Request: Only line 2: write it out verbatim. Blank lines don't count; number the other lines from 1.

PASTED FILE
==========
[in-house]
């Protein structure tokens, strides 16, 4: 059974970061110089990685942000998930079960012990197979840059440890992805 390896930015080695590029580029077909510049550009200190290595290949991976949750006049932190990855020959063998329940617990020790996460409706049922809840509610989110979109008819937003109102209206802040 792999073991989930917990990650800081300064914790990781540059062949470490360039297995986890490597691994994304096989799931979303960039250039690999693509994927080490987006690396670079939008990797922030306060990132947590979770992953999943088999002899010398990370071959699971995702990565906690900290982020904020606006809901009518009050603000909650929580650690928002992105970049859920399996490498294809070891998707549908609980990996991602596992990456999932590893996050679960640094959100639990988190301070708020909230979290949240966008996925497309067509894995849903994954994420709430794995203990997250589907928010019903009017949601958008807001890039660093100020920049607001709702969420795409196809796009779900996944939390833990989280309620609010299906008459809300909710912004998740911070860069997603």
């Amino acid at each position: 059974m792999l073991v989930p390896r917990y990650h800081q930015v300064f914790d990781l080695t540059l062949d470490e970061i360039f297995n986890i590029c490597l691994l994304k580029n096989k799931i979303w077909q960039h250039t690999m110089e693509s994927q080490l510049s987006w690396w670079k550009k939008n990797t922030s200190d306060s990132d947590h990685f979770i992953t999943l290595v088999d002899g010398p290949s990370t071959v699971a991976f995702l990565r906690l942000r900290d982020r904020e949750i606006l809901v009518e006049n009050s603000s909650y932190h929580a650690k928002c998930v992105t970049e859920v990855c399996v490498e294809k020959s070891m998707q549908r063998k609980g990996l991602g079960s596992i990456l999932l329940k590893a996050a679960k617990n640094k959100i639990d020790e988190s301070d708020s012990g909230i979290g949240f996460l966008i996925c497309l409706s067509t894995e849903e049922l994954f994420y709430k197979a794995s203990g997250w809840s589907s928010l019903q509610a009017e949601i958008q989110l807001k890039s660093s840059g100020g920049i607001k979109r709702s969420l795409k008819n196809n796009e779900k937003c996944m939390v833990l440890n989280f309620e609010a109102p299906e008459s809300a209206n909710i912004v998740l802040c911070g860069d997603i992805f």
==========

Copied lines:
């Protein structure tokens, strides 16, 4: 059974970061110089990685942000998930079960012990197979840059440890992805 390896930015080695590029580029077909510049550009200190290595290949991976949750006049932190990855020959063998329940617990020790996460409706049922809840509610989110979109008819937003109102209206802040 792999073991989930917990990650800081300064914790990781540059062949470490360039297995986890490597691994994304096989799931979303960039250039690999693509994927080490987006690396670079939008990797922030306060990132947590979770992953999943088999002899010398990370071959699971995702990565906690900290982020904020606006809901009518009050603000909650929580650690928002992105970049859920399996490498294809070891998707549908609980990996991602596992990456999932590893996050679960640094959100639990988190301070708020909230979290949240966008996925497309067509894995849903994954994420709430794995203990997250589907928010019903009017949601958008807001890039660093100020920049607001709702969420795409196809796009779900996944939390833990989280309620609010299906008459809300909710912004998740911070860069997603």